Sicilian Wine Today: Reviving Old Grape Varieties and The Return of Mamertino

Presented by Kathryn Occhipinti, MD

Long-time Culinary Historian member Kathryn Occhipinti opened the New York Times Magazine to find an article about a Sicilian winery bearing her family name. She learned from articles in the New York Times and Wine Spectator the Occhipinti family was making world-class wines. Continue reading

Alma Lach’s Kitchen: Transforming Taste

Program and exhibit tour by
Eileen A. Ielmini, Assistant University Archivist, and
Catherine Uecker, Rare Books Librarian,
Special Collections Research Center

In the pioneering culinary era of the mid-twentieth century, Chicago chef Alma Lach was one of the primary figures who transformed traditional American cooking. As a chef, cookbook author, and food consultant, Alma was widely known for her bestselling book, Cooking à la Cordon Bleu(1970), later revised and published by the University of Chicago Press as Hows and Whys of French Cooking (1974). Continue reading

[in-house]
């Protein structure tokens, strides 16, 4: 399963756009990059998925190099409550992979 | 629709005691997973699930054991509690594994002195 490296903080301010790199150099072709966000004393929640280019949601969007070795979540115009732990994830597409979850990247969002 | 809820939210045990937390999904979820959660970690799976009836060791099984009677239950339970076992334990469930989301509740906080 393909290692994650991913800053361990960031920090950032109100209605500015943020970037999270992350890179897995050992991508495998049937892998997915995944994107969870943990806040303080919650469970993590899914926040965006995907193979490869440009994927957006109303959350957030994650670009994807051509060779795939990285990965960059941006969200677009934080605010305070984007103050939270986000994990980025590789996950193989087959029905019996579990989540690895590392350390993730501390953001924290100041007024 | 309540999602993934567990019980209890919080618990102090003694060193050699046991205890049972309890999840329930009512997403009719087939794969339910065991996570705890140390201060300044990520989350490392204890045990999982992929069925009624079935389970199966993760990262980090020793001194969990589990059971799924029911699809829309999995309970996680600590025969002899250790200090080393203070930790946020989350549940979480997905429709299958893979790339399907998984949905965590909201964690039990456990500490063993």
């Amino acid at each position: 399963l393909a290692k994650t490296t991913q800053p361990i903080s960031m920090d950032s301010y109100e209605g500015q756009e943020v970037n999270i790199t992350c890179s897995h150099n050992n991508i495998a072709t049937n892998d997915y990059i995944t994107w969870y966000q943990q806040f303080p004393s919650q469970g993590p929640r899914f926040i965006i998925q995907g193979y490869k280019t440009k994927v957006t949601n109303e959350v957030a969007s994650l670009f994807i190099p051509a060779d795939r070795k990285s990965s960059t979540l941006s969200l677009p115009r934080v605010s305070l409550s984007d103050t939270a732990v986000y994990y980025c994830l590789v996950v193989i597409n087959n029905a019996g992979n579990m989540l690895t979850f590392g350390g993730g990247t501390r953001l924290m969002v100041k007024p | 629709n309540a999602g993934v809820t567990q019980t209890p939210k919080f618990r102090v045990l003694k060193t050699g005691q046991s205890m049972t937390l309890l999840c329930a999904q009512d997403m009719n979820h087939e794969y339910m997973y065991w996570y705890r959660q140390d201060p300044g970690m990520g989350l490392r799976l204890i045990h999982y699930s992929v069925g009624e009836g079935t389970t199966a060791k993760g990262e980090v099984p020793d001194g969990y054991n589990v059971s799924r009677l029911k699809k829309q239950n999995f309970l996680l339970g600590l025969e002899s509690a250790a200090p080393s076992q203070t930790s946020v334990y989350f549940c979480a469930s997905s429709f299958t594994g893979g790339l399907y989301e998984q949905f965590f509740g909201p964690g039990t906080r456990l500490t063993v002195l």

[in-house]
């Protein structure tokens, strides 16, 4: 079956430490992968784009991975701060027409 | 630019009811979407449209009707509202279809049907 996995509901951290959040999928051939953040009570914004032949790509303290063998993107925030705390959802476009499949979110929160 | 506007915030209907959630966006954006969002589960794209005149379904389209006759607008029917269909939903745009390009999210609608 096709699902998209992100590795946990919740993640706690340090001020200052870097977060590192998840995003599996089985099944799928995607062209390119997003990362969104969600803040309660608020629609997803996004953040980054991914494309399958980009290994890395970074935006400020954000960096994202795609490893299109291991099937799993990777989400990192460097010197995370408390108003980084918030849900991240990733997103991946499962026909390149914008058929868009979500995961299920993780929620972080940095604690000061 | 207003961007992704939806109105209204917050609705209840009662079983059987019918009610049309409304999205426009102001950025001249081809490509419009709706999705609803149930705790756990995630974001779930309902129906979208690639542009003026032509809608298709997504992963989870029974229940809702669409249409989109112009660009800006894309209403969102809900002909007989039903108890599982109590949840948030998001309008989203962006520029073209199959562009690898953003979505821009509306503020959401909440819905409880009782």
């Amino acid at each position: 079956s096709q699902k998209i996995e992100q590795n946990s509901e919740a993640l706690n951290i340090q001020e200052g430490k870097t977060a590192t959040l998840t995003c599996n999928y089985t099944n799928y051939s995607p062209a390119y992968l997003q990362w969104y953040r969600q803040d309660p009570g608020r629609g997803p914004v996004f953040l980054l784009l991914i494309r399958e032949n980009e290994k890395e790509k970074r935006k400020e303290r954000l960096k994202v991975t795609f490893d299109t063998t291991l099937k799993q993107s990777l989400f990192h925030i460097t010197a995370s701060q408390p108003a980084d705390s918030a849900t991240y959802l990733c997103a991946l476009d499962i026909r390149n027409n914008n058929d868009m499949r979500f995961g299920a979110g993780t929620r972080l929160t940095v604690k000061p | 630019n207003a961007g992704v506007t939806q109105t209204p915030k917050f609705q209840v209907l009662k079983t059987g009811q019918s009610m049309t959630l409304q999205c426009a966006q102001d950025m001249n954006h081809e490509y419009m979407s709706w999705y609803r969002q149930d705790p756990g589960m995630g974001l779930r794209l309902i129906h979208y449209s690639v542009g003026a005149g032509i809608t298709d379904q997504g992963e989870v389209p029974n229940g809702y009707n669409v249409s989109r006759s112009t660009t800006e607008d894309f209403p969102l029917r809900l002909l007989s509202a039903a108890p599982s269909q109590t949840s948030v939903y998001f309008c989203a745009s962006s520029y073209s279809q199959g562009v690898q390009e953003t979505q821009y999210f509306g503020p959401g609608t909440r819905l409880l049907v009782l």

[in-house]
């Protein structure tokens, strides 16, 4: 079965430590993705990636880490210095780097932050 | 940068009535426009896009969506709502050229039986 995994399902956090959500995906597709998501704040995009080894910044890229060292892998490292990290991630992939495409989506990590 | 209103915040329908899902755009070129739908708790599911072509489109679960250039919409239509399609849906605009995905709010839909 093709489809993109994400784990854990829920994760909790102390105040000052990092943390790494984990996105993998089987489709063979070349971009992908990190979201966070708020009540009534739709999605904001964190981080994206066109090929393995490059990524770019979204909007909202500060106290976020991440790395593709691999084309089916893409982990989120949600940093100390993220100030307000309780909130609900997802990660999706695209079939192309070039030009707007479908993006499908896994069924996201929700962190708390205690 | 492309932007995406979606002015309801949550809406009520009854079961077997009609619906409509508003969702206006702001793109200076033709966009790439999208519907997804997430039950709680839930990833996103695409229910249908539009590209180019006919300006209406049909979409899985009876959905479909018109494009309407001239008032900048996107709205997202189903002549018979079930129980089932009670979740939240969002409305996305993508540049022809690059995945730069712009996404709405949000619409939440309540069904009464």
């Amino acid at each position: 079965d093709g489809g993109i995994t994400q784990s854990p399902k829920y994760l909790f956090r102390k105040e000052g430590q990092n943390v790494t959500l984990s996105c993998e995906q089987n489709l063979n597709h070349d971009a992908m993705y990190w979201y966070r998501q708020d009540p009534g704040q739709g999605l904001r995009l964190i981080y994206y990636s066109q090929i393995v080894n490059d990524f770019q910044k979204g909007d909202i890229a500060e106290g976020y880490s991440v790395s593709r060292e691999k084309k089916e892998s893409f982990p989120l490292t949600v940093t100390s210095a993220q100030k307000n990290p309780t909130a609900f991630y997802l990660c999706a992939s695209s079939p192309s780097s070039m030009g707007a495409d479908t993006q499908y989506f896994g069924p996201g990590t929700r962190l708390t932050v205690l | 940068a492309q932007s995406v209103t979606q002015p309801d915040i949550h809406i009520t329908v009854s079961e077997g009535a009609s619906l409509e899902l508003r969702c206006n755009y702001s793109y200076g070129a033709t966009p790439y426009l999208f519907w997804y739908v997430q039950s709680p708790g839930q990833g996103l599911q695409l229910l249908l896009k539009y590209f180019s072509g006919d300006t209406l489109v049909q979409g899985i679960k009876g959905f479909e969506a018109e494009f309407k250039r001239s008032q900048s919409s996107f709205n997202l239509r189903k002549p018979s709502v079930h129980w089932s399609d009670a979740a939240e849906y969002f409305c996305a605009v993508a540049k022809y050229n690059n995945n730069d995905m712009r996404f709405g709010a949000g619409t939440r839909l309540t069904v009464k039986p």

Making Any Cuisine Halal

Presented by Yvonne Maffei

Halal food is fast becoming a buzz-word among many urban foodies, most of whom know a good ‘halal’ food truck or two. With the influx of kabob carts and trays of rice overflowing with spicy cubed meat, we can’t ignore that this food is somewhat of a fascination and perhaps misunderstood in the broader sense, as not all halal food hails from Middle Eastern cuisine. Continue reading